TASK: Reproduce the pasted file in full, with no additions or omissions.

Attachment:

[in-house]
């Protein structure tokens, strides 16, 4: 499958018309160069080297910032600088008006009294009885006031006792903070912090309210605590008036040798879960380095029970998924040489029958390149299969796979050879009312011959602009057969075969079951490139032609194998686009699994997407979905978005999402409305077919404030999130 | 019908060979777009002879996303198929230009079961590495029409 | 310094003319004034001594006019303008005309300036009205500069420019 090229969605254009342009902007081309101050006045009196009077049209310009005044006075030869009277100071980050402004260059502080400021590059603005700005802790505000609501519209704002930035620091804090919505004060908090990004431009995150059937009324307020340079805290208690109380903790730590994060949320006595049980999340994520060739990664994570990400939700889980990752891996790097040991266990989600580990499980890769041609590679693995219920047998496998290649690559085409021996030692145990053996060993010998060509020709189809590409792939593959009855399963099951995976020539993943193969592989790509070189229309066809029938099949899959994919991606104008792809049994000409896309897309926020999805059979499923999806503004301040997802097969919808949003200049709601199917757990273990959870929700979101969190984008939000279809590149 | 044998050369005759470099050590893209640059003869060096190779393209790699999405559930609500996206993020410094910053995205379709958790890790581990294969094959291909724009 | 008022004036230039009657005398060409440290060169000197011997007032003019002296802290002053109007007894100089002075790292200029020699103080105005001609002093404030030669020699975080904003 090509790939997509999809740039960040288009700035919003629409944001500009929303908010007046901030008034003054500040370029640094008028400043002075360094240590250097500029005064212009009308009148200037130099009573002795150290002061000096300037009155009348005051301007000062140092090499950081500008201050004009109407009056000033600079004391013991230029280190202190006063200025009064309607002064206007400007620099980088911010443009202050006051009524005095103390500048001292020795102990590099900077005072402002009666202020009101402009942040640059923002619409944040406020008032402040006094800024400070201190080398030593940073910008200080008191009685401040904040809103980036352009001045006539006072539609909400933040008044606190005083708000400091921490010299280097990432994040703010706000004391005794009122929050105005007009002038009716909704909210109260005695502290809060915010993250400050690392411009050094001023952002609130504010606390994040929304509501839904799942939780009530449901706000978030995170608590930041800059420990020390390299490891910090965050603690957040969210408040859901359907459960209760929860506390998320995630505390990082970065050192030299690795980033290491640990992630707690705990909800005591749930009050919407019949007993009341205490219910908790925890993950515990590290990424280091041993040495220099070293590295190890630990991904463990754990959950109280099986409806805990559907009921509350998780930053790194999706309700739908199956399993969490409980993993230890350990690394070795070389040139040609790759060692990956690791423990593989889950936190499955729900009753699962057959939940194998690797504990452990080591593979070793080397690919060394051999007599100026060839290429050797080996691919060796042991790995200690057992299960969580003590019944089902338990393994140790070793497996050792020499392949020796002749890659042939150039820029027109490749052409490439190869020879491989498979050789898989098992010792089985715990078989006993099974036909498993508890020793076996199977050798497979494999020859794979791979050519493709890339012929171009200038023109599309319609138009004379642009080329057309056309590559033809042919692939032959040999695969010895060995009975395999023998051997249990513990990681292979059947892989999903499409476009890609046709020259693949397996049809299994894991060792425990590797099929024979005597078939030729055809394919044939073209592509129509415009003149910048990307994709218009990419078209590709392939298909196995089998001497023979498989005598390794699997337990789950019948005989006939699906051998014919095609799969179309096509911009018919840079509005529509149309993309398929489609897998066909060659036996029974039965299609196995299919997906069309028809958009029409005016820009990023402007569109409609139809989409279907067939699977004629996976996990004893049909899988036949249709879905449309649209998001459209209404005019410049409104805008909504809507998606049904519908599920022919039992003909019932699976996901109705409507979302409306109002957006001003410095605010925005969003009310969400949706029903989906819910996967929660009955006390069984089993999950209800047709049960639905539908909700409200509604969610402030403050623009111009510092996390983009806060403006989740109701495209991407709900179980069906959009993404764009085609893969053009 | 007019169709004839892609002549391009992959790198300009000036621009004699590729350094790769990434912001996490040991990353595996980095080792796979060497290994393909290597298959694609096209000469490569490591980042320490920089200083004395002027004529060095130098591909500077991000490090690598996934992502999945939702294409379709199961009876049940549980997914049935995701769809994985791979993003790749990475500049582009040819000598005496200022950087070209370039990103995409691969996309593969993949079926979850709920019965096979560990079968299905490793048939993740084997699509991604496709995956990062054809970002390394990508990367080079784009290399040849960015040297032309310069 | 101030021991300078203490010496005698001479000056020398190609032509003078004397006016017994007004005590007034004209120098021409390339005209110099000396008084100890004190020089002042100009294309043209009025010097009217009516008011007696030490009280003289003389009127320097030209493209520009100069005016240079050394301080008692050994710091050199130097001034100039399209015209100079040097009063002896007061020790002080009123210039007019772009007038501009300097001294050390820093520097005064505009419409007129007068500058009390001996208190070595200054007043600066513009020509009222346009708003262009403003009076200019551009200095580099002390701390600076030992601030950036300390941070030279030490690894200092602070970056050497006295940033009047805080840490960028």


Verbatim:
[in-house]
């Protein structure tokens, strides 16, 4: 499958018309160069080297910032600088008006009294009885006031006792903070912090309210605590008036040798879960380095029970998924040489029958390149299969796979050879009312011959602009057969075969079951490139032609194998686009699994997407979905978005999402409305077919404030999130 | 019908060979777009002879996303198929230009079961590495029409 | 310094003319004034001594006019303008005309300036009205500069420019 090229969605254009342009902007081309101050006045009196009077049209310009005044006075030869009277100071980050402004260059502080400021590059603005700005802790505000609501519209704002930035620091804090919505004060908090990004431009995150059937009324307020340079805290208690109380903790730590994060949320006595049980999340994520060739990664994570990400939700889980990752891996790097040991266990989600580990499980890769041609590679693995219920047998496998290649690559085409021996030692145990053996060993010998060509020709189809590409792939593959009855399963099951995976020539993943193969592989790509070189229309066809029938099949899959994919991606104008792809049994000409896309897309926020999805059979499923999806503004301040997802097969919808949003200049709601199917757990273990959870929700979101969190984008939000279809590149 | 044998050369005759470099050590893209640059003869060096190779393209790699999405559930609500996206993020410094910053995205379709958790890790581990294969094959291909724009 | 008022004036230039009657005398060409440290060169000197011997007032003019002296802290002053109007007894100089002075790292200029020699103080105005001609002093404030030669020699975080904003 090509790939997509999809740039960040288009700035919003629409944001500009929303908010007046901030008034003054500040370029640094008028400043002075360094240590250097500029005064212009009308009148200037130099009573002795150290002061000096300037009155009348005051301007000062140092090499950081500008201050004009109407009056000033600079004391013991230029280190202190006063200025009064309607002064206007400007620099980088911010443009202050006051009524005095103390500048001292020795102990590099900077005072402002009666202020009101402009942040640059923002619409944040406020008032402040006094800024400070201190080398030593940073910008200080008191009685401040904040809103980036352009001045006539006072539609909400933040008044606190005083708000400091921490010299280097990432994040703010706000004391005794009122929050105005007009002038009716909704909210109260005695502290809060915010993250400050690392411009050094001023952002609130504010606390994040929304509501839904799942939780009530449901706000978030995170608590930041800059420990020390390299490891910090965050603690957040969210408040859901359907459960209760929860506390998320995630505390990082970065050192030299690795980033290491640990992630707690705990909800005591749930009050919407019949007993009341205490219910908790925890993950515990590290990424280091041993040495220099070293590295190890630990991904463990754990959950109280099986409806805990559907009921509350998780930053790194999706309700739908199956399993969490409980993993230890350990690394070795070389040139040609790759060692990956690791423990593989889950936190499955729900009753699962057959939940194998690797504990452990080591593979070793080397690919060394051999007599100026060839290429050797080996691919060796042991790995200690057992299960969580003590019944089902338990393994140790070793497996050792020499392949020796002749890659042939150039820029027109490749052409490439190869020879491989498979050789898989098992010792089985715990078989006993099974036909498993508890020793076996199977050798497979494999020859794979791979050519493709890339012929171009200038023109599309319609138009004379642009080329057309056309590559033809042919692939032959040999695969010895060995009975395999023998051997249990513990990681292979059947892989999903499409476009890609046709020259693949397996049809299994894991060792425990590797099929024979005597078939030729055809394919044939073209592509129509415009003149910048990307994709218009990419078209590709392939298909196995089998001497023979498989005598390794699997337990789950019948005989006939699906051998014919095609799969179309096509911009018919840079509005529509149309993309398929489609897998066909060659036996029974039965299609196995299919997906069309028809958009029409005016820009990023402007569109409609139809989409279907067939699977004629996976996990004893049909899988036949249709879905449309649209998001459209209404005019410049409104805008909504809507998606049904519908599920022919039992003909019932699976996901109705409507979302409306109002957006001003410095605010925005969003009310969400949706029903989906819910996967929660009955006390069984089993999950209800047709049960639905539908909700409200509604969610402030403050623009111009510092996390983009806060403006989740109701495209991407709900179980069906959009993404764009085609893969053009 | 007019169709004839892609002549391009992959790198300009000036621009004699590729350094790769990434912001996490040991990353595996980095080792796979060497290994393909290597298959694609096209000469490569490591980042320490920089200083004395002027004529060095130098591909500077991000490090690598996934992502999945939702294409379709199961009876049940549980997914049935995701769809994985791979993003790749990475500049582009040819000598005496200022950087070209370039990103995409691969996309593969993949079926979850709920019965096979560990079968299905490793048939993740084997699509991604496709995956990062054809970002390394990508990367080079784009290399040849960015040297032309310069 | 101030021991300078203490010496005698001479000056020398190609032509003078004397006016017994007004005590007034004209120098021409390339005209110099000396008084100890004190020089002042100009294309043209009025010097009217009516008011007696030490009280003289003389009127320097030209493209520009100069005016240079050394301080008692050994710091050199130097001034100039399209015209100079040097009063002896007061020790002080009123210039007019772009007038501009300097001294050390820093520097005064505009419409007129007068500058009390001996208190070595200054007043600066513009020509009222346009708003262009403003009076200019551009200095580099002390701390600076030992601030950036300390941070030279030490690894200092602070970056050497006295940033009047805080840490960028």